This Week In 1962
National Police Week was first celebrated May 15, 1962. That year, President John F. Kennedy signed a proclamation that so designated the week, and that day as National Peace Officers Memorial Day, "...in recognition of the service given by the men and women who, night and day, protect us through enforcement of our laws." Grand Junction, Colorado, on US-6, was one of hundreds of cities that held memorial vigils and other events. Did your local city celebrate?
A Classic Road Trip in Classic Cars
My Roadtrip-’62 ™ journeys are virtual journeys, happening only on your computer. But a bunch of guys from the Wichita, Kansas area are off on the real thing. Taking their classic cars down classic roads. A fun read about what should be a fun ride.
1962 In Sports
OK, I have to admit that I’ve never heard of non-wing supermodified racing…until now. It turns out that this somewhat obscure auto racing format has roots back to 1962. The home and heart of the sport appears to be at Oswego Speedway, Oswego, New York. The 1962 winner was Art Bennett, who would go on to win Oswego’s track championship that season. Art repeated a season opening win in 1965.
1962 Comic Buy of the Week
scan from Grand Comics Database
The Amazing Spider-Man first appeared in Marvel Comics’ Amazing Fantasy #15, dated August 1962. The numbering for the book continued from a science-fiction comic, Amazing Adult Fantasy. This was a trial, expanding the format to include a science-based superhero. As with comics published about the same time at rival DC Comics, the trial was successful and Spider-Man received his own title the next year with The Amazing Spider-Man #1. A copy is up for sale this week in Dallas with an opening bid of $60,000! My advice: buy a different comic this week.
About Roadtrip-'62 ™
US-6 Featured Trip Segment
Brand new post up! We're on the 11th day of our cross-country trip on US-6. Today we enter Ohio, hike some sandstone ridges, stop at a temple, and more. Come ride with me!
Guest Blog of the Week
Reader Edward Green, who writes for The Truckers Report, has a nice little list of some of the major historic US-numbered highways, with links to yet more information. Edward is a second generation trucker, familiar with many of these roads. He wanted to share his research with all of you; I hope you enjoy it.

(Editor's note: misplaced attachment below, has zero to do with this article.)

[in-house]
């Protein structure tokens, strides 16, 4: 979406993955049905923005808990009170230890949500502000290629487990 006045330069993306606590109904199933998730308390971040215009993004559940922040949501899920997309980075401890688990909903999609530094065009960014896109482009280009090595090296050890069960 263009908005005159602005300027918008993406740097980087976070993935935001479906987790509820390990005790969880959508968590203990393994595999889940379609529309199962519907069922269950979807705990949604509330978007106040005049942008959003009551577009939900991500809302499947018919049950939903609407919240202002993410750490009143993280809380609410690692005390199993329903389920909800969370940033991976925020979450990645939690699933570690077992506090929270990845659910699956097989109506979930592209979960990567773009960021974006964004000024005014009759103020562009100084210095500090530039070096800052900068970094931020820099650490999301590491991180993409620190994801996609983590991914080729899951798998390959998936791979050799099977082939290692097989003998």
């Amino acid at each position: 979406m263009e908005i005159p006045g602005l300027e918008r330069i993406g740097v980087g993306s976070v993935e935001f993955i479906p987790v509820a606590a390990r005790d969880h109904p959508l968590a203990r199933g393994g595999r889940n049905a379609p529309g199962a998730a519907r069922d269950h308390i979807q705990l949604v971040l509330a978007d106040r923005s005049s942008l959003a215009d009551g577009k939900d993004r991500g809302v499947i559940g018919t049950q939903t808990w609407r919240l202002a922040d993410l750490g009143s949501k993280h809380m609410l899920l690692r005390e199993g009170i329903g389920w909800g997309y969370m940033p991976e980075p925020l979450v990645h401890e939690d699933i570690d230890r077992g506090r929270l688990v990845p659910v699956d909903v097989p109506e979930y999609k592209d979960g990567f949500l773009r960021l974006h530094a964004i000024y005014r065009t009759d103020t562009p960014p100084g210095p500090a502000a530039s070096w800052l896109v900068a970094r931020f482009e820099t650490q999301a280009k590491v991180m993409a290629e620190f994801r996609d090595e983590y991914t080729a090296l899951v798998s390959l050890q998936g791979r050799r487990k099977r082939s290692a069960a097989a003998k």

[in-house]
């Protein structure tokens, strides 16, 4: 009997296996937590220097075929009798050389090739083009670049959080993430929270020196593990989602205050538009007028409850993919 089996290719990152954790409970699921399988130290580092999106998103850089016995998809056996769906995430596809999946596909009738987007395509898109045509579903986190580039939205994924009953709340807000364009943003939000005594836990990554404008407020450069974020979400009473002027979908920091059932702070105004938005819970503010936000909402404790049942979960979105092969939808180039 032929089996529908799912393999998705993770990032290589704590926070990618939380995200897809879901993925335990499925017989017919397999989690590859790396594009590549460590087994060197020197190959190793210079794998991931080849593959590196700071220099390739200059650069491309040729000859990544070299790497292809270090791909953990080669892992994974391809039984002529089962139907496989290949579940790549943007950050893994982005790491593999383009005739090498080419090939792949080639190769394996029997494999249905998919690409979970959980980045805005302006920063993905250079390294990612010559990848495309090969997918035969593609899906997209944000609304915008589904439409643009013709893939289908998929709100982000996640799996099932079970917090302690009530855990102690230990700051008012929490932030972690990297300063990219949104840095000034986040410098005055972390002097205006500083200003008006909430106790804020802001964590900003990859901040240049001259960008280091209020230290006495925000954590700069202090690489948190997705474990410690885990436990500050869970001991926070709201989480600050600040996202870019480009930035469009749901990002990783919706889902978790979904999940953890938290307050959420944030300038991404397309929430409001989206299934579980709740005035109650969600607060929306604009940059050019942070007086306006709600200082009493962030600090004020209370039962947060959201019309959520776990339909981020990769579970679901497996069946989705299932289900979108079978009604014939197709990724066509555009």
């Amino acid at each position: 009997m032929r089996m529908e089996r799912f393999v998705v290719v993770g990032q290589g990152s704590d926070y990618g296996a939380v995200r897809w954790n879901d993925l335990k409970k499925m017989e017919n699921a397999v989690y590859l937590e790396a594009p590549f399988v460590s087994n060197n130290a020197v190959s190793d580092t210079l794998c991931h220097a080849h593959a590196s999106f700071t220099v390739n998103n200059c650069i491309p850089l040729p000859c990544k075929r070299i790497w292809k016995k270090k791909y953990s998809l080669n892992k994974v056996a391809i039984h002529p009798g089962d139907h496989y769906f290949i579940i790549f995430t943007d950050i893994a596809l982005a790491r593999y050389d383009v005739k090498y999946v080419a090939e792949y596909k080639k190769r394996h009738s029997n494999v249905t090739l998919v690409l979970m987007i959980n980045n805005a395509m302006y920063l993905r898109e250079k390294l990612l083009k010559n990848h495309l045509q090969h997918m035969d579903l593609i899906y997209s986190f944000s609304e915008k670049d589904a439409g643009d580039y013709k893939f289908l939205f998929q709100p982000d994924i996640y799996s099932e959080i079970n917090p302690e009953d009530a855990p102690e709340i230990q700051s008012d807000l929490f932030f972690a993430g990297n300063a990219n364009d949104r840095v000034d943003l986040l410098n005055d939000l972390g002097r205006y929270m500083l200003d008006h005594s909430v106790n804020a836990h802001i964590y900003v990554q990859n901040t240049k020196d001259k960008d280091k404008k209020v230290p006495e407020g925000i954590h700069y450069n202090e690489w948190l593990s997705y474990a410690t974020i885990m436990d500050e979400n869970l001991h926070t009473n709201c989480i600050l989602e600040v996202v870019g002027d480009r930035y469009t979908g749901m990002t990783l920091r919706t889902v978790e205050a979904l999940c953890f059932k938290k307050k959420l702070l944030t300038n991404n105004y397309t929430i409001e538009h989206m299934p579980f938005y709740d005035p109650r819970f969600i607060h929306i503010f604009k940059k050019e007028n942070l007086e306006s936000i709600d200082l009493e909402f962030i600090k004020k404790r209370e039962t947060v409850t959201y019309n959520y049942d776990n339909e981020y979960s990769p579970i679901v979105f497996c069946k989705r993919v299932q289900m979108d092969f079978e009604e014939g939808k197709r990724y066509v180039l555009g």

US-23 Featured Trip Segment
I was thinking of old-fashioned candy and my mind wandered to Stuckey’s. They’re almost gone today but were a chain of candy stores that also sold gasoline, snacks, and lots of souvenirs in the early 1960s. I think I first stopped at a Stuckey’s in Taccoa or Tallulah Falls, Georgia. It was back in the mid-1970s just before the near-demise of the chain.
Museum of the Week
If your racing interests are a bit slower than the supermodified cars, you might want to stop in to the Harness Racing Museum & Hall of Fame. It’s located on US-6 in Goshen, New York. Goshen is the historic home to the American-born sport of harness racing, and also has the oldest track in the world, dating from 1838.
Speaking of Historic Highways
Edward’s piece mentioned above reminded me that I also have a discussion of the US-numbered highways. See how US-6 and US-23 fit into the system that includes the more famous roads like The Lincoln Highway and Route 66, and even the Interstate system.
Video of the Week
Watch businessman Warren Buffett’s first television interview, filmed KMTV of Omaha, Nebraska in early June of 1962. It was discovered in the Nebraska State Historical Society archives in March of 2013. According to an independent analysis by retired videographers and producers, the clip likely never aired on local television.
Our front page changes frequently, so you may have missed some fun stuff if you don't check in frequently. Check the Home Page Archives for all the previous iterations of our front page. Discover links, videos, roadtrip suggestions, and lots of news from 1962!
All photos by the author and Copyright © 2013, 2021 - Donald Dale Milne, except as noted.
All other content Copyright © 2013, 2021 - Donald Dale Milne.